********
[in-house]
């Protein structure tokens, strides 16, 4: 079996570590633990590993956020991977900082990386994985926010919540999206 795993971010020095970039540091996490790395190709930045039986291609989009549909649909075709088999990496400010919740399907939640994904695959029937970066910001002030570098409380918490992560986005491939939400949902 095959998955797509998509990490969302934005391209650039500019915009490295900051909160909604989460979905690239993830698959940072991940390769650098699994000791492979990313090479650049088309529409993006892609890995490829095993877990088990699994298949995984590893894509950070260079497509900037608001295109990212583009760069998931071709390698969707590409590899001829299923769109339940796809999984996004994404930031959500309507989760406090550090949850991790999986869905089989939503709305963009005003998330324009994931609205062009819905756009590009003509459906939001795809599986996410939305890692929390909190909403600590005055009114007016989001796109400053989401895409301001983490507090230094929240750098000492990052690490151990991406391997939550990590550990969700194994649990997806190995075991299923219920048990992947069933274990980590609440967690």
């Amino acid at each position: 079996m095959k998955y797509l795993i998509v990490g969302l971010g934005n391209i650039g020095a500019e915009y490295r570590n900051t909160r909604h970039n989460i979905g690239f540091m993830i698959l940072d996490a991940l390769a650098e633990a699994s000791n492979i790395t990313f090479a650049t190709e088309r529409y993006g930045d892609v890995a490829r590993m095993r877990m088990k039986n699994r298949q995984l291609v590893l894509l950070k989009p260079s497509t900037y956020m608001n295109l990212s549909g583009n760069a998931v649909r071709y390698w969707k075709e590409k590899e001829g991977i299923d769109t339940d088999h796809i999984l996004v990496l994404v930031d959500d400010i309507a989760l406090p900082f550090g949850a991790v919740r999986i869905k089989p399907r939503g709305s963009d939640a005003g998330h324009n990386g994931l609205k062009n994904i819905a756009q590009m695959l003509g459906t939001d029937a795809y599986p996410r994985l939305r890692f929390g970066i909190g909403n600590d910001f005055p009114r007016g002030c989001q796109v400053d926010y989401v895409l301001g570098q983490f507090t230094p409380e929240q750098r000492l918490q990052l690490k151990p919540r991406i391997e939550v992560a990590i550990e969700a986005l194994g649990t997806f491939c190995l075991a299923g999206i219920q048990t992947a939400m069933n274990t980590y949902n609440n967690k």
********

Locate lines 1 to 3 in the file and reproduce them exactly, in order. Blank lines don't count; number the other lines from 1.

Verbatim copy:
[in-house]
């Protein structure tokens, strides 16, 4: 079996570590633990590993956020991977900082990386994985926010919540999206 795993971010020095970039540091996490790395190709930045039986291609989009549909649909075709088999990496400010919740399907939640994904695959029937970066910001002030570098409380918490992560986005491939939400949902 095959998955797509998509990490969302934005391209650039500019915009490295900051909160909604989460979905690239993830698959940072991940390769650098699994000791492979990313090479650049088309529409993006892609890995490829095993877990088990699994298949995984590893894509950070260079497509900037608001295109990212583009760069998931071709390698969707590409590899001829299923769109339940796809999984996004994404930031959500309507989760406090550090949850991790999986869905089989939503709305963009005003998330324009994931609205062009819905756009590009003509459906939001795809599986996410939305890692929390909190909403600590005055009114007016989001796109400053989401895409301001983490507090230094929240750098000492990052690490151990991406391997939550990590550990969700194994649990997806190995075991299923219920048990992947069933274990980590609440967690």
């Amino acid at each position: 079996m095959k998955y797509l795993i998509v990490g969302l971010g934005n391209i650039g020095a500019e915009y490295r570590n900051t909160r909604h970039n989460i979905g690239f540091m993830i698959l940072d996490a991940l390769a650098e633990a699994s000791n492979i790395t990313f090479a650049t190709e088309r529409y993006g930045d892609v890995a490829r590993m095993r877990m088990k039986n699994r298949q995984l291609v590893l894509l950070k989009p260079s497509t900037y956020m608001n295109l990212s549909g583009n760069a998931v649909r071709y390698w969707k075709e590409k590899e001829g991977i299923d769109t339940d088999h796809i999984l996004v990496l994404v930031d959500d400010i309507a989760l406090p900082f550090g949850a991790v919740r999986i869905k089989p399907r939503g709305s963009d939640a005003g998330h324009n990386g994931l609205k062009n994904i819905a756009q590009m695959l003509g459906t939001d029937a795809y599986p996410r994985l939305r890692f929390g970066i909190g909403n600590d910001f005055p009114r007016g002030c989001q796109v400053d926010y989401v895409l301001g570098q983490f507090t230094p409380e929240q750098r000492l918490q990052l690490k151990p919540r991406i391997e939550v992560a990590i550990e969700a986005l194994g649990t997806f491939c190995l075991a299923g999206i219920q048990t992947a939400m069933n274990t980590y949902n609440n967690k």